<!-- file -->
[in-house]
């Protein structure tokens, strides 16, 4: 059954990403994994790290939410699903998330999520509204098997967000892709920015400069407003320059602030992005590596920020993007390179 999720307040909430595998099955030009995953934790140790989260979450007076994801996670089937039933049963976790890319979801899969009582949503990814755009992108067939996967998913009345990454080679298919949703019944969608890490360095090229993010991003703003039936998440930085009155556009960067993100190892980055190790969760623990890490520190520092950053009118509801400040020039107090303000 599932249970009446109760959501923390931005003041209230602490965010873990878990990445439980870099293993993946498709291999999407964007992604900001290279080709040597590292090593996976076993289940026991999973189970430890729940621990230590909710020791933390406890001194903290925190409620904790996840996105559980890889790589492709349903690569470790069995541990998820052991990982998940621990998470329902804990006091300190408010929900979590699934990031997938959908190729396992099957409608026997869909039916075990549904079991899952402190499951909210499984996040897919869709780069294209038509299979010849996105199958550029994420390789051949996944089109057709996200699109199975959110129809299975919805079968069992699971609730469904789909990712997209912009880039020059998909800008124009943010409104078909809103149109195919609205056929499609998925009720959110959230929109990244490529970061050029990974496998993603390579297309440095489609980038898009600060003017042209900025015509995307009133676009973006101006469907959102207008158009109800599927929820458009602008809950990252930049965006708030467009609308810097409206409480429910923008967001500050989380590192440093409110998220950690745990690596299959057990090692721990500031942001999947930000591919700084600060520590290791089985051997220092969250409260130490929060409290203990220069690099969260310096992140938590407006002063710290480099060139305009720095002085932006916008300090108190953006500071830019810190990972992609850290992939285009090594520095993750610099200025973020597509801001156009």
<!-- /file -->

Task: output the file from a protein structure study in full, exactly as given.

[in-house]
């Protein structure tokens, strides 16, 4: 059954990403994994790290939410699903998330999520509204098997967000892709920015400069407003320059602030992005590596920020993007390179 999720307040909430595998099955030009995953934790140790989260979450007076994801996670089937039933049963976790890319979801899969009582949503990814755009992108067939996967998913009345990454080679298919949703019944969608890490360095090229993010991003703003039936998440930085009155556009960067993100190892980055190790969760623990890490520190520092950053009118509801400040020039107090303000 599932249970009446109760959501923390931005003041209230602490965010873990878990990445439980870099293993993946498709291999999407964007992604900001290279080709040597590292090593996976076993289940026991999973189970430890729940621990230590909710020791933390406890001194903290925190409620904790996840996105559980890889790589492709349903690569470790069995541990998820052991990982998940621990998470329902804990006091300190408010929900979590699934990031997938959908190729396992099957409608026997869909039916075990549904079991899952402190499951909210499984996040897919869709780069294209038509299979010849996105199958550029994420390789051949996944089109057709996200699109199975959110129809299975919805079968069992699971609730469904789909990712997209912009880039020059998909800008124009943010409104078909809103149109195919609205056929499609998925009720959110959230929109990244490529970061050029990974496998993603390579297309440095489609980038898009600060003017042209900025015509995307009133676009973006101006469907959102207008158009109800599927929820458009602008809950990252930049965006708030467009609308810097409206409480429910923008967001500050989380590192440093409110998220950690745990690596299959057990090692721990500031942001999947930000591919700084600060520590290791089985051997220092969250409260130490929060409290203990220069690099969260310096992140938590407006002063710290480099060139305009720095002085932006916008300090108190953006500071830019810190990972992609850290992939285009090594520095993750610099200025973020597509801001156009």